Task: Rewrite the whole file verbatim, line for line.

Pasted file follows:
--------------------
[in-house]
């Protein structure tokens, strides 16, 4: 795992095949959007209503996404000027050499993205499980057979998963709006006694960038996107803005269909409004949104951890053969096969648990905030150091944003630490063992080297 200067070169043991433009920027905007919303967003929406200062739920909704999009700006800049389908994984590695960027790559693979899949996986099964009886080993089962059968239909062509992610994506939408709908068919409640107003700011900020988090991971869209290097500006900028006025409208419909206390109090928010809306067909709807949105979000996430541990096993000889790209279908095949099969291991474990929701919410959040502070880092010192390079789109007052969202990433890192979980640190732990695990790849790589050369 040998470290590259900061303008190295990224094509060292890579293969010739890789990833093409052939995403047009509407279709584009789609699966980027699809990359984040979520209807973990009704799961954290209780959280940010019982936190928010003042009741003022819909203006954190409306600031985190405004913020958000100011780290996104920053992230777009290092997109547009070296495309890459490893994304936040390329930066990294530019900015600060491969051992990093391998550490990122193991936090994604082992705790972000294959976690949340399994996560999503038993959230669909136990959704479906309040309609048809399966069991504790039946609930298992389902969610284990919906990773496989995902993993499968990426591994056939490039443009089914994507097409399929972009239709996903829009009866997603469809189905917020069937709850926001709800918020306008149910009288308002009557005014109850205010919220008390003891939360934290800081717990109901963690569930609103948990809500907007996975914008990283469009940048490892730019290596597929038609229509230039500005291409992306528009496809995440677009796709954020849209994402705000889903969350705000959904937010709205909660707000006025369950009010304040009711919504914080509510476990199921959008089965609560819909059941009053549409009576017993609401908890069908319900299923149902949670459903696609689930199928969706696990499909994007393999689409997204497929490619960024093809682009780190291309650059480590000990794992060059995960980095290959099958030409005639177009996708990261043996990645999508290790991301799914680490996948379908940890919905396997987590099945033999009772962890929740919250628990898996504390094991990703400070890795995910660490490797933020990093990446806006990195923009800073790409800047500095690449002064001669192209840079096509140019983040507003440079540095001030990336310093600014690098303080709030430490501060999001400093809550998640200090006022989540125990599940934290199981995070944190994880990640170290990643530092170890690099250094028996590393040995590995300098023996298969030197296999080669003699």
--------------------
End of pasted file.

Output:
[in-house]
């Protein structure tokens, strides 16, 4: 795992095949959007209503996404000027050499993205499980057979998963709006006694960038996107803005269909409004949104951890053969096969648990905030150091944003630490063992080297 200067070169043991433009920027905007919303967003929406200062739920909704999009700006800049389908994984590695960027790559693979899949996986099964009886080993089962059968239909062509992610994506939408709908068919409640107003700011900020988090991971869209290097500006900028006025409208419909206390109090928010809306067909709807949105979000996430541990096993000889790209279908095949099969291991474990929701919410959040502070880092010192390079789109007052969202990433890192979980640190732990695990790849790589050369 040998470290590259900061303008190295990224094509060292890579293969010739890789990833093409052939995403047009509407279709584009789609699966980027699809990359984040979520209807973990009704799961954290209780959280940010019982936190928010003042009741003022819909203006954190409306600031985190405004913020958000100011780290996104920053992230777009290092997109547009070296495309890459490893994304936040390329930066990294530019900015600060491969051992990093391998550490990122193991936090994604082992705790972000294959976690949340399994996560999503038993959230669909136990959704479906309040309609048809399966069991504790039946609930298992389902969610284990919906990773496989995902993993499968990426591994056939490039443009089914994507097409399929972009239709996903829009009866997603469809189905917020069937709850926001709800918020306008149910009288308002009557005014109850205010919220008390003891939360934290800081717990109901963690569930609103948990809500907007996975914008990283469009940048490892730019290596597929038609229509230039500005291409992306528009496809995440677009796709954020849209994402705000889903969350705000959904937010709205909660707000006025369950009010304040009711919504914080509510476990199921959008089965609560819909059941009053549409009576017993609401908890069908319900299923149902949670459903696609689930199928969706696990499909994007393999689409997204497929490619960024093809682009780190291309650059480590000990794992060059995960980095290959099958030409005639177009996708990261043996990645999508290790991301799914680490996948379908940890919905396997987590099945033999009772962890929740919250628990898996504390094991990703400070890795995910660490490797933020990093990446806006990195923009800073790409800047500095690449002064001669192209840079096509140019983040507003440079540095001030990336310093600014690098303080709030430490501060999001400093809550998640200090006022989540125990599940934290199981995070944190994880990640170290990643530092170890690099250094028996590393040995590995300098023996298969030197296999080669003699």